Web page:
HARTFORD, CT — Gov. Ned Lamont’s nominee for the Department of Economic and Community Development tried to tackle the criticism that in his capacity at Goldman Sachs he somehow knowingly contributed to the mortgage crisis a decade ago.
David Lehman, 41, spent two hours answering questions Tuesday from lawmakers both about his past and about his future.
Ultimately his future depends on whether the Senate approves his nomination to the position, but the verdict is still out on his past and whether his role at the investment bank should preclude him from becoming Connecticut’s chief economic development official.
Lehman, a partner at Goldman Sachs, told the Executive and Nominations Committee that he never sold a financial product he knew was worthless.
“I did not know at the time that those securities were going to be worthless,” Lehman stressed under questioning about his position on the Structured Products Group Trading Desk and later as someone who managed a group that oversaw collateralized debt obligations, or CDOs.
Lehman said he didn’t begin overseeing the group that oversaw the CDO’s until the summer of 2007.
Rep. Michael D’Agostino, D-Hamden, said that’s an interesting time period because it’s shortly after Lloyd Blankfein, then chairman and CEO of Goldman Sachs, sent an email to staff asking if they were doing enough to sell off the “cats and dogs” of the mortgage business.
D’Agostino asked if Lehman was involved in Abacus, which was the name of the series of CDOs Goldman sold and then bet against. The Securities and Exchange Commission fined Goldman over the deal.
“I wouldn’t characterize it as the ‘Big Short’,” Lehman said.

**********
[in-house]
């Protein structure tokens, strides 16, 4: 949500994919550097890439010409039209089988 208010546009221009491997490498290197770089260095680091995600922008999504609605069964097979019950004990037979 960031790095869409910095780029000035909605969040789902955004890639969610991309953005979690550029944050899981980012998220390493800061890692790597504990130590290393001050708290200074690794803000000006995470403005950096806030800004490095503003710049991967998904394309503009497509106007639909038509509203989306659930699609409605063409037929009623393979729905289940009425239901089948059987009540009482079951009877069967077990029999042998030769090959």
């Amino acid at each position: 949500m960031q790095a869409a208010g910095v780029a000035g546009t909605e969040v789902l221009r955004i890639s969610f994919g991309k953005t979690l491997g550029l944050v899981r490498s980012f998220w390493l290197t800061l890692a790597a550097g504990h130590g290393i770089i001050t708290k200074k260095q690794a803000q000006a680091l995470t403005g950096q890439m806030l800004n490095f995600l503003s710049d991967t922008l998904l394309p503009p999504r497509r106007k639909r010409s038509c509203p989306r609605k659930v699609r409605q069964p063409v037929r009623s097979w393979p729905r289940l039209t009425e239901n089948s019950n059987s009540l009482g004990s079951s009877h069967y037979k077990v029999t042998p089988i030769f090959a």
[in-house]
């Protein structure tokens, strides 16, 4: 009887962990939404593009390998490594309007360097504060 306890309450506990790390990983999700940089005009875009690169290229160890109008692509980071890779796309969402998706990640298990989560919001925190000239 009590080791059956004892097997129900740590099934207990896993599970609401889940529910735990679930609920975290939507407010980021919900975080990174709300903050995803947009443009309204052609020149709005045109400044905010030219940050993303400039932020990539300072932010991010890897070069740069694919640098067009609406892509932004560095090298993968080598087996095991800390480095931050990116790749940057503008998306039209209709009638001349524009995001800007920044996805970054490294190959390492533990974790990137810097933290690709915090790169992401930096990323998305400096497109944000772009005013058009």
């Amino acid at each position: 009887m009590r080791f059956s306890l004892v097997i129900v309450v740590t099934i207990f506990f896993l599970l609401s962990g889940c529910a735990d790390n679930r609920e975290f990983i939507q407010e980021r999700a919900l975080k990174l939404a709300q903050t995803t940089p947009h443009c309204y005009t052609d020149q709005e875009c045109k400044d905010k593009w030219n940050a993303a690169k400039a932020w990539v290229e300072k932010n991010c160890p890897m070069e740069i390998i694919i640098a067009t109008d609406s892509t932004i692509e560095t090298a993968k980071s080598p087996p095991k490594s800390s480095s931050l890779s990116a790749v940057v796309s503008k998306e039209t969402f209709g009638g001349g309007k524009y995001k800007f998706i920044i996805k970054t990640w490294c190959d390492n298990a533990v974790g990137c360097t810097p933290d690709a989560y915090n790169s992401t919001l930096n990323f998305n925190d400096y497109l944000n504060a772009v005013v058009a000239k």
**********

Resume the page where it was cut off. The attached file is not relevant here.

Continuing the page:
Lehman said there should have been better disclosure at the time about where the portfolio was coming from and where the risk was sourced.
Senate President Martin Looney, D-New Haven, said the key question in Lehman’s nomination is related to his past and the role he may have played in the 2007-2008 financial crisis.
Under questioning from Looney, Lehman said when they were looking to reduce their risk regarding their exposure to the mortgage market “we didn’t know where the market was going.”
“At a high level what Goldman was doing was reducing its exposure, in aggregate, to the U.S. mortgage market,” Lehman said.
“Goldman didn’t know and I didn’t know that those securities were going to be worthless or that some of those were going to be worthless,” Lehman said.
He said all the firms that participated in the mortgage market during that time frame need to accept responsibility for what happened in the market.
“I’ve learned tremendously from that,” Lehman said. “I’ve learned a lot about what happened at that time and the need for transparency.”
Sen. Marilyn Moore, D-Bridgeport, said the questions about Goldman Sachs is the “elephant in the room.”
Looney said he hasn’t spoken to Lamont about Lehman’s nomination and he hasn’t spoken to the Senate Democratic caucus about it so he refrained from offering much more Tuesday.
Asked if he believed Lehman when he said he never knew he was selling a security that was worthless, Looney said he has not formed an opinion on that issue.
Looney declined to characterize Lehman’s testimony Tuesday.
He said he would be researching any “contemporaneous” comments Lehman made that run counter to his testimony Tuesday.
“I want to give him credit for being somebody who is very successful in the private sector and willing to volunteer for public service,” Looney said. “That’s very laudable.”
Looney said the legislature needs to do a careful analysis before it votes.
Lehman said his goal in leading the department would be to increase economic growth.
“The governor’s pro-growth and pro-jobs agenda is critically important to the future of our state,” Lehman said. “For too long we have been underperforming on economic growth and impacted by outbound migration.”
As far as economic incentives for businesses, Lehman said his department wouldn’t be looking to lead with it.
Lehman lives in Greenwich, but didn’t know Lamont before January when he reached out to the governor and volunteered his services to the state. Lehman has declined to take a salary or benefits and said he would serve indefinitely. Asked if he would stay in the job for four year, he said his tenure is up to Lamont.
He said he knows what he knows and he knows what he doesn’t know, but is eager to learn.
Eight of the nine Senators on the committee voted to send Lehman’s nomination to the Senate. Sen. Kevin Witkos, R-Canton, was absent.